Suppose we would like to describe a country. We also have to mention its economy; Serbia has a transitional economy largely dominated by market forces, but the state sector remains significant in certain areas. Many institutional reforms are needed. The economy relies on manufacturing and exports, driven largely by foreign investments. After former Federal Yugoslav President MILOSEVIC was ousted in September 2000, the Democratic Opposition of Serbia (DOS) coalition government implemented stabilization measures and embarked on a market reform program. High unemployment and stagnant household incomes are ongoing political and economic problems. Structural economic reforms needed to ensure the country’s long-term prosperity have largely stalled since the onset of the global financial crisis. Growing budgMajor challenges ahead include high unemployment rates and the need for job creation; high government expenditures for salaries, pensions, healthcare, and unemployment benefits; growing demand for new government borrowing.

GDP is a prominent figure, as all the relevant calculations and statistics are based on it. GDP in Serbia is $37.76 billion (2015 estimate).

Another important indicator is the rate of GDP growth, which in Serbia is 2.5% (2016 estimate) 0.7% (2015 estimate) -1.8% (2014 estimate).

These statistics affect the world economy; remember, in 2015, the Chinese real GDP growth rate was worse than expected; The world markets fall, and the Chinese stock exchange was temporarily suspended.

A further major factor of a country’s economy, the GDP per capita. In Serbia this is $14,200 (2016 estimate) $13,900 (2015 estimate) $13,800 (2014 estimate).

In the economy, the Trinity is in common places, such as agriculture, industry, and services.

What are the agricultural products Serbia produces?

Serbia’s main agricultural products are wheat, maize, sunflower, sugar beets, grapes/wine, fruits (raspberries, apples, sour cherries), vegetables (tomatoes, peppers, potatoes), beef, pork, and meat products, milk, and dairy products.

The critical segments are automobiles, base metals, furniture, food processing, machinery, chemicals, sugar, tires, clothes, and pharmaceuticals. The crucial and regularly mentioned GDP is based on automobiles, base metals, furniture, food processing, machinery, chemicals, sugar, tires, clothes, pharmaceuticals.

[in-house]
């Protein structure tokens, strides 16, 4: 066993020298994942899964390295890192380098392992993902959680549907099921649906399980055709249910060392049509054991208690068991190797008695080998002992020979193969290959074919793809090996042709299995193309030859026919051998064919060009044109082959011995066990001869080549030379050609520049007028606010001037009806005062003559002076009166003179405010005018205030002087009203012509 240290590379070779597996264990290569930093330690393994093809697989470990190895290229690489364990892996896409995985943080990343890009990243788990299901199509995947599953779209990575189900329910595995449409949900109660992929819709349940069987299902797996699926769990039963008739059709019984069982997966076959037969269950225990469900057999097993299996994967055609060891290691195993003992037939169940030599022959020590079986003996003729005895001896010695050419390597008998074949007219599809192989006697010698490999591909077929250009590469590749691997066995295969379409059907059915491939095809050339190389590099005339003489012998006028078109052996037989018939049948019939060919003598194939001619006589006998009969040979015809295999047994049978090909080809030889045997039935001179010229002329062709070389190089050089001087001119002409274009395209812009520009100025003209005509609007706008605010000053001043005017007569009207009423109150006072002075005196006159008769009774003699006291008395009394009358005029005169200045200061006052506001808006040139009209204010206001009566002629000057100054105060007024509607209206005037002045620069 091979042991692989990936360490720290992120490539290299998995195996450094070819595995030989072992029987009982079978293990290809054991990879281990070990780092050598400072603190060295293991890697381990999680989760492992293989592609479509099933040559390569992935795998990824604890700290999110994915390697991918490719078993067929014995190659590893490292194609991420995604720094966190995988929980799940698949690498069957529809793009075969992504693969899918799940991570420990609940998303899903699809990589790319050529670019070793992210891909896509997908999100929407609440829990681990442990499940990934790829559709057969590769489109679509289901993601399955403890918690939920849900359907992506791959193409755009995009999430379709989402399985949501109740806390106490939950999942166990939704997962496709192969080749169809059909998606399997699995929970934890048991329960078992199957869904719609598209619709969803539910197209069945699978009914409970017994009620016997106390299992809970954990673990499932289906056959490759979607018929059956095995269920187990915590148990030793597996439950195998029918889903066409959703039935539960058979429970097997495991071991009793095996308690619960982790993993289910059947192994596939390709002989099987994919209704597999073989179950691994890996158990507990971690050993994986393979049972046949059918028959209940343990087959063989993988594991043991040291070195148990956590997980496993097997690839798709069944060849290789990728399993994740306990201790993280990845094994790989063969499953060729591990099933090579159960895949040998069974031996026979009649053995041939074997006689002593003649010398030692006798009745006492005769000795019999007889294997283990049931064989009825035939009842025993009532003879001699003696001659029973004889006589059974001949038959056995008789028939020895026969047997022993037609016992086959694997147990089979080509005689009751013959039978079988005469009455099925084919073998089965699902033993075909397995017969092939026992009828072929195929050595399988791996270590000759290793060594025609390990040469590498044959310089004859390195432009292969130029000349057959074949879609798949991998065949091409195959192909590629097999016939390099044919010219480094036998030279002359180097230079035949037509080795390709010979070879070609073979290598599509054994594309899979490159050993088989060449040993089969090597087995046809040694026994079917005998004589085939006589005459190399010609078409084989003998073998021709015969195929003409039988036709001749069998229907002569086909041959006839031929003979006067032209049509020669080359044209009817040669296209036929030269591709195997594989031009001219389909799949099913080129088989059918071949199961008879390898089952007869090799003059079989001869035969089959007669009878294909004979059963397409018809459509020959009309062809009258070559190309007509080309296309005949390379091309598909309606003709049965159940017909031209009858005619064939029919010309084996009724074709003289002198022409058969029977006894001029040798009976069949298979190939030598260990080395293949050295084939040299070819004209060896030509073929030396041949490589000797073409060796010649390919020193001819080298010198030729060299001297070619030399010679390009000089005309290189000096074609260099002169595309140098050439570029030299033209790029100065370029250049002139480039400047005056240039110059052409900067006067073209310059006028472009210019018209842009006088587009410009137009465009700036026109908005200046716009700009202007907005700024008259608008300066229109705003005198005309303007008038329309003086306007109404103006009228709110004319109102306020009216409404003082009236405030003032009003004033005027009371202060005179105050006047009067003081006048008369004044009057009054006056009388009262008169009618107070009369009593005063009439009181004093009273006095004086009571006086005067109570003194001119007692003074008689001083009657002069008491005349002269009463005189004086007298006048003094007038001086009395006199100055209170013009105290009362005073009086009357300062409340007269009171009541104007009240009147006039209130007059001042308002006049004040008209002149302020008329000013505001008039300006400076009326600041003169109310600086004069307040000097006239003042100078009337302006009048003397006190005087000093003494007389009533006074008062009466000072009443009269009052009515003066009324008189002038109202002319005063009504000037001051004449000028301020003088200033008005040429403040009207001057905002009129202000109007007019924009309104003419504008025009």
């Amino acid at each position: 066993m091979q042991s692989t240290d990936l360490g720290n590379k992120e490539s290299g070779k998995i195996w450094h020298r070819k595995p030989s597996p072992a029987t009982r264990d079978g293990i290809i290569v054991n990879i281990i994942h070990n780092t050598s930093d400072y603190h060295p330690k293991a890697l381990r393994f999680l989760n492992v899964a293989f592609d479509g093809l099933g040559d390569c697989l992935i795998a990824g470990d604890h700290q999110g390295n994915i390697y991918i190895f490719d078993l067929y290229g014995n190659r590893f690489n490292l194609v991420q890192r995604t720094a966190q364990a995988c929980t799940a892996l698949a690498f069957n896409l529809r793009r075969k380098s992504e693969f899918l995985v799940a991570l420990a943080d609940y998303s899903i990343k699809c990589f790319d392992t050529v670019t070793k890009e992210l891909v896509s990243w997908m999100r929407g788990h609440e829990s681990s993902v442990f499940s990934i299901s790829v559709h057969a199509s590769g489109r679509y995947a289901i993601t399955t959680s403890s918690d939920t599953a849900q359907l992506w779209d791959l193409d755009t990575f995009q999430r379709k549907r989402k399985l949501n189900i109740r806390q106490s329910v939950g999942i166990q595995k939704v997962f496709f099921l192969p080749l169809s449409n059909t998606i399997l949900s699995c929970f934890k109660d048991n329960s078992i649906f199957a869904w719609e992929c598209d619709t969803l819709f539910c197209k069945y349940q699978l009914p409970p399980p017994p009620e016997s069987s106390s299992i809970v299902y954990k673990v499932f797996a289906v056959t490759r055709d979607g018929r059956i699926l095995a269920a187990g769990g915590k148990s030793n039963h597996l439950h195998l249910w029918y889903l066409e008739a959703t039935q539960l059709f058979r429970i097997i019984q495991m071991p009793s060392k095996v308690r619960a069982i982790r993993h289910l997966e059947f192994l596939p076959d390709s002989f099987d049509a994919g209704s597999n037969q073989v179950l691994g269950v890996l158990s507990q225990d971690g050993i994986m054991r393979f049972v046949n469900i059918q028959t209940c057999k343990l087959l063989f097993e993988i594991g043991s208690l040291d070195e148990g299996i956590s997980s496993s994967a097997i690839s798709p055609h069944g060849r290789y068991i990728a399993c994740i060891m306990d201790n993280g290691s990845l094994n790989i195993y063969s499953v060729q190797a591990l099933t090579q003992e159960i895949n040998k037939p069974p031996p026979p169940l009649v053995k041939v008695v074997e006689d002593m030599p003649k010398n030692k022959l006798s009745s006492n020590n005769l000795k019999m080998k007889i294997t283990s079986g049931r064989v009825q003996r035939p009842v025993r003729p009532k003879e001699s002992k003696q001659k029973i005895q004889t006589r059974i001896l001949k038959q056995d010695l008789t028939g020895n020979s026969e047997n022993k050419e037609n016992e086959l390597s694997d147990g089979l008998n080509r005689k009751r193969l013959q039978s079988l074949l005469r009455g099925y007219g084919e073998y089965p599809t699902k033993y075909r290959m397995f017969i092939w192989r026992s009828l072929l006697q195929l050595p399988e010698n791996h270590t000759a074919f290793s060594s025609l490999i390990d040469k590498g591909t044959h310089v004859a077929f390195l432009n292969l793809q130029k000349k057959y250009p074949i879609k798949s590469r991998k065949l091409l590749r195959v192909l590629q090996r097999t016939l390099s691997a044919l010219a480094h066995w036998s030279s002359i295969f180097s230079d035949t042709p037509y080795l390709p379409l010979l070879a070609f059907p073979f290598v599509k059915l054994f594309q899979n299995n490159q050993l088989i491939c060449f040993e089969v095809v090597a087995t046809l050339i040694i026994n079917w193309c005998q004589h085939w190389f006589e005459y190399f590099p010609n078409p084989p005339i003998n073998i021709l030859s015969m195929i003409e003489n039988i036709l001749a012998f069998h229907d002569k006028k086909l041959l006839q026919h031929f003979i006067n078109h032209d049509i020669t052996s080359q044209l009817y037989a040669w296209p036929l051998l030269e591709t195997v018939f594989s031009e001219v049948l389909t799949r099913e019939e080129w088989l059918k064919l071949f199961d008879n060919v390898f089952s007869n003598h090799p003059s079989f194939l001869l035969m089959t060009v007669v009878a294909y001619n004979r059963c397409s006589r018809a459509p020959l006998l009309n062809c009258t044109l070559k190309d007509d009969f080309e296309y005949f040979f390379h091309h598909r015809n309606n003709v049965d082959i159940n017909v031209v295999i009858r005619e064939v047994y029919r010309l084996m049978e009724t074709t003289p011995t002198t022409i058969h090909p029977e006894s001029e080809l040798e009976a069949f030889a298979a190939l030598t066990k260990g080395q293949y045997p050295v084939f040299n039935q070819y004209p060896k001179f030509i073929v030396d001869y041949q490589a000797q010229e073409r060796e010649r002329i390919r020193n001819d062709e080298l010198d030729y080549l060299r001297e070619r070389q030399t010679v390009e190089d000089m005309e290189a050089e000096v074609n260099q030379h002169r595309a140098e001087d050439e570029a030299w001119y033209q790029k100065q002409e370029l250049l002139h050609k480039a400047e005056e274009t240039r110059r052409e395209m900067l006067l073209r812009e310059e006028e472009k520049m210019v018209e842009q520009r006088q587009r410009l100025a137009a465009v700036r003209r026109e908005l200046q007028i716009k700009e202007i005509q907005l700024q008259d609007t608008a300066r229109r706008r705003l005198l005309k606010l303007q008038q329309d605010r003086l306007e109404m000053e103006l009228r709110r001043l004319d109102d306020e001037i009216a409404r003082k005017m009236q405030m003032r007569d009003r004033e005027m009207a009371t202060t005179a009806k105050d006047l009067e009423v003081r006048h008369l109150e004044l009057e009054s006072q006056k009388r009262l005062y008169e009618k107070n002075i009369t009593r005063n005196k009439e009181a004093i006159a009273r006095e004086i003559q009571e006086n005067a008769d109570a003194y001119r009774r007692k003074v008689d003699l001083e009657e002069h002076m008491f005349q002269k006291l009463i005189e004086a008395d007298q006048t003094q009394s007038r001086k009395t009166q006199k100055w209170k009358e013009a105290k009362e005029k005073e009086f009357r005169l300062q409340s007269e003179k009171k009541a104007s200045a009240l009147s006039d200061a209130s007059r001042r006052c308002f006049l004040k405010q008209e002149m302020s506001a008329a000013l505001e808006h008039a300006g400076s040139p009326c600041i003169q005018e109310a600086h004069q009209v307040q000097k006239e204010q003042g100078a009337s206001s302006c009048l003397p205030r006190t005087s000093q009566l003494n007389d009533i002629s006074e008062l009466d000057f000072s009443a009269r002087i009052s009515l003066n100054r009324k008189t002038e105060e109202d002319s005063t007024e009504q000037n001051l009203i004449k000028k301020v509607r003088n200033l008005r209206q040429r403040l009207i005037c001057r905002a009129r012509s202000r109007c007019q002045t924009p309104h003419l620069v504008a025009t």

Drinking water source in Serbia

It is essential to mention that – thanks to the development of the infrastructure -, the rate of potable water improved: urban: 99.4% of the population, rural: 98.9% of the population, total: 99.2% of the population. Unimproved: urban: 0.6% of the population, rural: 1.1% of the population, total: 0.8% of the population (2015 estimate).

The average number of childbirth in Serbia

In Serbia, the average delivery number is 1.43 children born / woman (2016 estimate).

Population, median age, migration, and citizenship in Serbia

The population’s average age is 42.3 years; male: 40.7 years, female: 44 years (2016 estimate). The age of adulthood varies in every country of the world in Serbia; it is 18 years of age, 16 if employed, universal.

When we are experiencing an unprecedented scale of migration and globalization, it is an important factor in the number of new immigrants. In Serbia is 0 migrant(s) / 1,000 population (2016 estimate). It is important to know how to apply for citizenship: citizenship by birth: no. Citizenship by descent only: at least one parent must be a citizen of Serbia. Dual citizenship recognized: yes, the residency requirement for naturalization: 3 years.

Is Serbia a safe destination? Healthcare services and infectious diseases in Serbia

Many of the travelers are looking into the healthcare services and infectious diseases of their destinations. In Serbia, the hospital beds’ density is 5.4 beds / 1,000 population (2009).